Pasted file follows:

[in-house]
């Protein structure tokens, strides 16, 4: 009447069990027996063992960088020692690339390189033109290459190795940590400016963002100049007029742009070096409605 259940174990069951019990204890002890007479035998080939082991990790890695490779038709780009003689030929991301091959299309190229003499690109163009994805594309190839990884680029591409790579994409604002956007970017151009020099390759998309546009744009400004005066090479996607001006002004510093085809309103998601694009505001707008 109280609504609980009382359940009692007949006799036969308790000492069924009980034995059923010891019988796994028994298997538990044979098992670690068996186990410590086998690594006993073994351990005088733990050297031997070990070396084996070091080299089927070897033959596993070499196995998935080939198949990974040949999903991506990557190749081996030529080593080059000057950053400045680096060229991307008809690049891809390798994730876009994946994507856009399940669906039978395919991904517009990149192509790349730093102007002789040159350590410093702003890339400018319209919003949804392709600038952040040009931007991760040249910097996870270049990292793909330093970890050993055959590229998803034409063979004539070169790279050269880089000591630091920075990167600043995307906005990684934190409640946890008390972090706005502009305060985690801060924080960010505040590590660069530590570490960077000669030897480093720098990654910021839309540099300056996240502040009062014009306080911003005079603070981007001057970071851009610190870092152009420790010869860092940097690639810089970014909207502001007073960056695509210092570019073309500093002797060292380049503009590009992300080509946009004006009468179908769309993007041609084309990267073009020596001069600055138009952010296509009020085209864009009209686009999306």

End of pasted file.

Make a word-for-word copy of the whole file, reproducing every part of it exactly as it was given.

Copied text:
[in-house]
């Protein structure tokens, strides 16, 4: 009447069990027996063992960088020692690339390189033109290459190795940590400016963002100049007029742009070096409605 259940174990069951019990204890002890007479035998080939082991990790890695490779038709780009003689030929991301091959299309190229003499690109163009994805594309190839990884680029591409790579994409604002956007970017151009020099390759998309546009744009400004005066090479996607001006002004510093085809309103998601694009505001707008 109280609504609980009382359940009692007949006799036969308790000492069924009980034995059923010891019988796994028994298997538990044979098992670690068996186990410590086998690594006993073994351990005088733990050297031997070990070396084996070091080299089927070897033959596993070499196995998935080939198949990974040949999903991506990557190749081996030529080593080059000057950053400045680096060229991307008809690049891809390798994730876009994946994507856009399940669906039978395919991904517009990149192509790349730093102007002789040159350590410093702003890339400018319209919003949804392709600038952040040009931007991760040249910097996870270049990292793909330093970890050993055959590229998803034409063979004539070169790279050269880089000591630091920075990167600043995307906005990684934190409640946890008390972090706005502009305060985690801060924080960010505040590590660069530590570490960077000669030897480093720098990654910021839309540099300056996240502040009062014009306080911003005079603070981007001057970071851009610190870092152009420790010869860092940097690639810089970014909207502001007073960056695509210092570019073309500093002797060292380049503009590009992300080509946009004006009468179908769309993007041609084309990267073009020596001069600055138009952010296509009020085209864009009209686009999306």